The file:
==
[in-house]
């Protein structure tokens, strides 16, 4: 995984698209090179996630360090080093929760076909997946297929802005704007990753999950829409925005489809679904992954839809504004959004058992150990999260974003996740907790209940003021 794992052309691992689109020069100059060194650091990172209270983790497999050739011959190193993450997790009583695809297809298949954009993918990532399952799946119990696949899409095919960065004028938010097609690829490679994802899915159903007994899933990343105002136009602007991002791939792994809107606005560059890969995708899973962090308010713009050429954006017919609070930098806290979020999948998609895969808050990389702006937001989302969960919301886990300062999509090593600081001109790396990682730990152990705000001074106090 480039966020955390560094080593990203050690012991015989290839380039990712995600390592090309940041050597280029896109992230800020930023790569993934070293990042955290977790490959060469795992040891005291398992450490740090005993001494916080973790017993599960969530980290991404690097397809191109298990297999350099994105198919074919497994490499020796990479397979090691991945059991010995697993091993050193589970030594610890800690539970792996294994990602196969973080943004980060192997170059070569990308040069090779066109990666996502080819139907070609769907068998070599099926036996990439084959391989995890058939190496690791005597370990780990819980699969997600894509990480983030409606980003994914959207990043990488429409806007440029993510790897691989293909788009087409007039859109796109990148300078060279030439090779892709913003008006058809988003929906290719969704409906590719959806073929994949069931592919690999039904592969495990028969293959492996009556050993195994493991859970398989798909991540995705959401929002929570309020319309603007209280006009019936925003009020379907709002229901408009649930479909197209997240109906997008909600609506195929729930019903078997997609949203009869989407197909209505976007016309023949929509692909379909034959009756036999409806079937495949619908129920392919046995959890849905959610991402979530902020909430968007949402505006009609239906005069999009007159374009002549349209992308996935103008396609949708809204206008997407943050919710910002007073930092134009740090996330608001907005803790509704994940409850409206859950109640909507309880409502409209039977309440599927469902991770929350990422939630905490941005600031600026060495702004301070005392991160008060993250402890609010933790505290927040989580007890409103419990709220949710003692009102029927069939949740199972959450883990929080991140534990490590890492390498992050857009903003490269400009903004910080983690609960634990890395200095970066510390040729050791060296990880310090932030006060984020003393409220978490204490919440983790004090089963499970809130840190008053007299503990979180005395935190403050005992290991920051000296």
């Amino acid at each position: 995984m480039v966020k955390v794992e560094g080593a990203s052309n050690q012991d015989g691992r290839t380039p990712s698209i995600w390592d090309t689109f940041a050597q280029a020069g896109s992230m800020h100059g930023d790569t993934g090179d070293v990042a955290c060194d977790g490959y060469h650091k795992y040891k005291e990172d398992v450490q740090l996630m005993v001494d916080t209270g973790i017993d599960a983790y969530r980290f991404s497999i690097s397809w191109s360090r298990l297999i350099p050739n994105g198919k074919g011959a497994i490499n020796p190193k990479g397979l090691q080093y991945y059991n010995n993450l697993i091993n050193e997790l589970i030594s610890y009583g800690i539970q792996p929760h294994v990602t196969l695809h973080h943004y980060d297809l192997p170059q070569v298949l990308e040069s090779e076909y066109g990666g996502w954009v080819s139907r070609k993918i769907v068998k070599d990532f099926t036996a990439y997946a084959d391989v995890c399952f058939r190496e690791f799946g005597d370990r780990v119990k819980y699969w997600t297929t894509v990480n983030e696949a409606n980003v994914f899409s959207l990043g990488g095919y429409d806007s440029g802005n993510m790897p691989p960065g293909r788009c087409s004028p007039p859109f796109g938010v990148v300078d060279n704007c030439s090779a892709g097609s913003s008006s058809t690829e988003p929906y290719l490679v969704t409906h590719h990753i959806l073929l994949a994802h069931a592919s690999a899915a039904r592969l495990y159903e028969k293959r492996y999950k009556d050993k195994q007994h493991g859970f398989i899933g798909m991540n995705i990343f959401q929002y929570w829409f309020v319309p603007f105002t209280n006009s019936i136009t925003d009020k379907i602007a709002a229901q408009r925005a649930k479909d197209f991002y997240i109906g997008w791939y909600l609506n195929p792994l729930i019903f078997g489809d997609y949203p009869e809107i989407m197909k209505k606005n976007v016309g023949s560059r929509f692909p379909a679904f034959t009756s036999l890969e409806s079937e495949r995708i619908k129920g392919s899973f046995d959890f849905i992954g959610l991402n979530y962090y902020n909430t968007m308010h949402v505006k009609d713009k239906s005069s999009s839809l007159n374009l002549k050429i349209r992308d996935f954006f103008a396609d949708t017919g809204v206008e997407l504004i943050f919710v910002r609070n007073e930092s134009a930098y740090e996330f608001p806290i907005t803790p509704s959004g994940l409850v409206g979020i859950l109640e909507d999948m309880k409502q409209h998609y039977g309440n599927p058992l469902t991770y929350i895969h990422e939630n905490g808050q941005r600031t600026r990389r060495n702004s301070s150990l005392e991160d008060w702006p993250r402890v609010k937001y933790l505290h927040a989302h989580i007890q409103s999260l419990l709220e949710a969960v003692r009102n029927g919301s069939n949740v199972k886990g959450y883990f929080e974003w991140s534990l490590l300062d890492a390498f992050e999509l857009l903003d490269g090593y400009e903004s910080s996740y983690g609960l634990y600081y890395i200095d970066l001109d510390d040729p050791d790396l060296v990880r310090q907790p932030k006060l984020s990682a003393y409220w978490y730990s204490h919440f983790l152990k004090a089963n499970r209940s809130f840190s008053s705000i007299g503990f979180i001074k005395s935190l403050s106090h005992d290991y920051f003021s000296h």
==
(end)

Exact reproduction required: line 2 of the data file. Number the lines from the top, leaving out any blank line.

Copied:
């Protein structure tokens, strides 16, 4: 995984698209090179996630360090080093929760076909997946297929802005704007990753999950829409925005489809679904992954839809504004959004058992150990999260974003996740907790209940003021 794992052309691992689109020069100059060194650091990172209270983790497999050739011959190193993450997790009583695809297809298949954009993918990532399952799946119990696949899409095919960065004028938010097609690829490679994802899915159903007994899933990343105002136009602007991002791939792994809107606005560059890969995708899973962090308010713009050429954006017919609070930098806290979020999948998609895969808050990389702006937001989302969960919301886990300062999509090593600081001109790396990682730990152990705000001074106090 480039966020955390560094080593990203050690012991015989290839380039990712995600390592090309940041050597280029896109992230800020930023790569993934070293990042955290977790490959060469795992040891005291398992450490740090005993001494916080973790017993599960969530980290991404690097397809191109298990297999350099994105198919074919497994490499020796990479397979090691991945059991010995697993091993050193589970030594610890800690539970792996294994990602196969973080943004980060192997170059070569990308040069090779066109990666996502080819139907070609769907068998070599099926036996990439084959391989995890058939190496690791005597370990780990819980699969997600894509990480983030409606980003994914959207990043990488429409806007440029993510790897691989293909788009087409007039859109796109990148300078060279030439090779892709913003008006058809988003929906290719969704409906590719959806073929994949069931592919690999039904592969495990028969293959492996009556050993195994493991859970398989798909991540995705959401929002929570309020319309603007209280006009019936925003009020379907709002229901408009649930479909197209997240109906997008909600609506195929729930019903078997997609949203009869989407197909209505976007016309023949929509692909379909034959009756036999409806079937495949619908129920392919046995959890849905959610991402979530902020909430968007949402505006009609239906005069999009007159374009002549349209992308996935103008396609949708809204206008997407943050919710910002007073930092134009740090996330608001907005803790509704994940409850409206859950109640909507309880409502409209039977309440599927469902991770929350990422939630905490941005600031600026060495702004301070005392991160008060993250402890609010933790505290927040989580007890409103419990709220949710003692009102029927069939949740199972959450883990929080991140534990490590890492390498992050857009903003490269400009903004910080983690609960634990890395200095970066510390040729050791060296990880310090932030006060984020003393409220978490204490919440983790004090089963499970809130840190008053007299503990979180005395935190403050005992290991920051000296």